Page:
The observation of the sessions went smoothly and the trainees experienced some of the most ‘jam-packed’, intense sessions of the year with task cards, handouts, ICT and other resources ‘flying!’ As requested by the PEI, another 5pm meeting was arranged at the end of the first day with the group of trainees that were met in January.
During the visit, the PEI also read sample coursework assignments, phase one school reports and trainee self-assessments forms. Whilst Stage three appeared to run relatively smoothly, staff appreciated that inevitably all the inspector had seen was a crude, superficial and somewhat arbitrary ‘snap-shot’ of what training at a particular phase entailed (Hardy & Evans, 2000, p.64).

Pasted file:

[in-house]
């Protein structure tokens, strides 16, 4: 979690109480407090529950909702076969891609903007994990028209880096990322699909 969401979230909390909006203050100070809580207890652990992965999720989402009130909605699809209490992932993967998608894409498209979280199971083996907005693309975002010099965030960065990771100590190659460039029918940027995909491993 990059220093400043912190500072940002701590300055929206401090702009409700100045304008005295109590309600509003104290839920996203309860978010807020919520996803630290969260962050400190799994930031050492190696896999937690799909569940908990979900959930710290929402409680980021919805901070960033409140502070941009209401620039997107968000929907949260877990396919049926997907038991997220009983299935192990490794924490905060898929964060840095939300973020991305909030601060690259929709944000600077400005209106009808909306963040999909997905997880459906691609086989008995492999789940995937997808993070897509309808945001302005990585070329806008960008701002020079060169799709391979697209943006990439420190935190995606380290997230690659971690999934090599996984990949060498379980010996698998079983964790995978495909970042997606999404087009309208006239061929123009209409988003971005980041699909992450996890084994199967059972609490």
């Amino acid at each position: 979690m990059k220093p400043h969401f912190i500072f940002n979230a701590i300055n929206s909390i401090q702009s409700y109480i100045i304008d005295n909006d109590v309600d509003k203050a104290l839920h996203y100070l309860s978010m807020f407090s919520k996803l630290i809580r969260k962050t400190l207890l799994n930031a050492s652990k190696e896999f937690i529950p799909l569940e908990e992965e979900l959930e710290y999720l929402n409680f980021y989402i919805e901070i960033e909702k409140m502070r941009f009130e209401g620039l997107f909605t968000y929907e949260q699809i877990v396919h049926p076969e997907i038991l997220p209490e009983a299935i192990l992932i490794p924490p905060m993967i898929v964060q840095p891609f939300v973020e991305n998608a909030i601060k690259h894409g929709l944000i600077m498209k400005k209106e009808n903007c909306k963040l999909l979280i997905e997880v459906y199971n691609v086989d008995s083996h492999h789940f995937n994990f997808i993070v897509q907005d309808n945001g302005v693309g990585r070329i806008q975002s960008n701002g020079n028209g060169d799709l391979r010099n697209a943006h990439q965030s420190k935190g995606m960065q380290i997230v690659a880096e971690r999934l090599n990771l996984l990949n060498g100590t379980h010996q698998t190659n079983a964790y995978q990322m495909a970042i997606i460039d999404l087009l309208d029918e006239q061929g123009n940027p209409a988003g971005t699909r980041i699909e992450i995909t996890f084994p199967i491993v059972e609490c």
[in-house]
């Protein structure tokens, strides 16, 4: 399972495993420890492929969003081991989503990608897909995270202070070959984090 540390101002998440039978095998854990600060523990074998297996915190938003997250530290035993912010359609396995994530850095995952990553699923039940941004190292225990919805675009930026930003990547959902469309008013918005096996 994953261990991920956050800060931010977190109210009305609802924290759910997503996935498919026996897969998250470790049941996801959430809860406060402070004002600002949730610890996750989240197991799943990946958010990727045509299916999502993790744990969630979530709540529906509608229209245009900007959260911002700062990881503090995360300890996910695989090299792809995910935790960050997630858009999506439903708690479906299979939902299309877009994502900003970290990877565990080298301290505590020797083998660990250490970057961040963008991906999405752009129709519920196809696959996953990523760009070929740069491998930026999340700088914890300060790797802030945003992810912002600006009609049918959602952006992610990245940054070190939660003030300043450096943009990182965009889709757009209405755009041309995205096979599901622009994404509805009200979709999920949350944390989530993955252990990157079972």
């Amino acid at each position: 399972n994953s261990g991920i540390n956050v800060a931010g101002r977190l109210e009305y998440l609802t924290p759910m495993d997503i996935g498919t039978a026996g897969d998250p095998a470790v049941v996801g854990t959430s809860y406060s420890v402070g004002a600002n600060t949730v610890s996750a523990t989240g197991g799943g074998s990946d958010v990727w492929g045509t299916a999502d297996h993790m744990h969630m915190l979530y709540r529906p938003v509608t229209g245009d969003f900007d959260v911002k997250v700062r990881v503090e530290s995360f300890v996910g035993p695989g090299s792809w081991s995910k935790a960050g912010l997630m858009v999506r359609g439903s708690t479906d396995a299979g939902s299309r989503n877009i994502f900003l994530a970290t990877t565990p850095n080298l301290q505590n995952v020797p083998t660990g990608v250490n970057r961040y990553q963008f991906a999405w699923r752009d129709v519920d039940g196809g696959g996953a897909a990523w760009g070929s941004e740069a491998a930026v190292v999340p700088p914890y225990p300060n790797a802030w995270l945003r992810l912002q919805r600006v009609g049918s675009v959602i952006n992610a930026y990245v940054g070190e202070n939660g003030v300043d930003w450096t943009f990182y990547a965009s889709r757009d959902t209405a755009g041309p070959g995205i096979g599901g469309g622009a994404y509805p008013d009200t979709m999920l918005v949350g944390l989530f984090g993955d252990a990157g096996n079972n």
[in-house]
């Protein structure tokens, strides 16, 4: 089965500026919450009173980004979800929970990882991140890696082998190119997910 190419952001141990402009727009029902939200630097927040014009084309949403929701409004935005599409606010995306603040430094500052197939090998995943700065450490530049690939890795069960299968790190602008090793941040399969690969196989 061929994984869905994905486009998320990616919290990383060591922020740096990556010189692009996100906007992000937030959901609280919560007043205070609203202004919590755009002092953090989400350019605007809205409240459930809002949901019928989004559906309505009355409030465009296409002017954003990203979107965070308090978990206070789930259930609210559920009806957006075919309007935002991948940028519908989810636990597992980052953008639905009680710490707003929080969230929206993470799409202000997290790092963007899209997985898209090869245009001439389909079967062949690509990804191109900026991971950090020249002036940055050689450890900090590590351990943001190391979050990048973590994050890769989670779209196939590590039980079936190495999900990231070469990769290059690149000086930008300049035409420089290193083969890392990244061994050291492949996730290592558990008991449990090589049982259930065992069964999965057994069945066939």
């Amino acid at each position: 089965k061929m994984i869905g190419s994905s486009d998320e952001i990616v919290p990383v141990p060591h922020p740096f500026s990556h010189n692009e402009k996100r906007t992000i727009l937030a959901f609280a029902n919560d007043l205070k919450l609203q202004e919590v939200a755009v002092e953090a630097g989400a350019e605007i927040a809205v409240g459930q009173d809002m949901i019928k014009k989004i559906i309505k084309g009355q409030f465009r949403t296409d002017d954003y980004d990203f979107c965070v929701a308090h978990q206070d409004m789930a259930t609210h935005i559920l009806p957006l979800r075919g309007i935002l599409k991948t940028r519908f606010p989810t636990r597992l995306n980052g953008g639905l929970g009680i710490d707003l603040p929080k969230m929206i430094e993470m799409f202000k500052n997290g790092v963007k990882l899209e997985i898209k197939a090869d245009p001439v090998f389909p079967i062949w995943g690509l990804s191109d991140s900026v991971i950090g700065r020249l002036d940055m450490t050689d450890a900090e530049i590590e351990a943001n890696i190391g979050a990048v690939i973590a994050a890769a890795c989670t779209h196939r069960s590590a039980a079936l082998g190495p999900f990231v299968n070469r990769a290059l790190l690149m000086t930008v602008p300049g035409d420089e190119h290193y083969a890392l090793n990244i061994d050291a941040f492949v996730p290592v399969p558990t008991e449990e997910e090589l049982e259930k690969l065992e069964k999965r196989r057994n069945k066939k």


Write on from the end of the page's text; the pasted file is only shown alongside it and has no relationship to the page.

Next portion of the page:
At the end of this stage, the inspector met with the PGCE director and PE course tutor to provide oral feedback. The meeting clearly was not seen as a forum for discussion or an opportunity for professional debate. In 1996, Hardy & Evans (2000, p.70) expressed their views of such a practice suggesting that ‘to reduce discussion of the complexity of ITT provision to an across-the-table (one-way) ‘exchange of views’ was as preposterously risible as it was unhelpful.’ Likewise, Campbell & Husbands (2000) have highlighted the limitations of such a system in which decisions are made without dialogue or discussion. One of the main issues arising from the feedback was that the PEI considered that we needed to be more rigorous in checking the attainment of each of the QTS standards and it was strongly suggested that a QTS Standards portfolio be introduced to assist this process.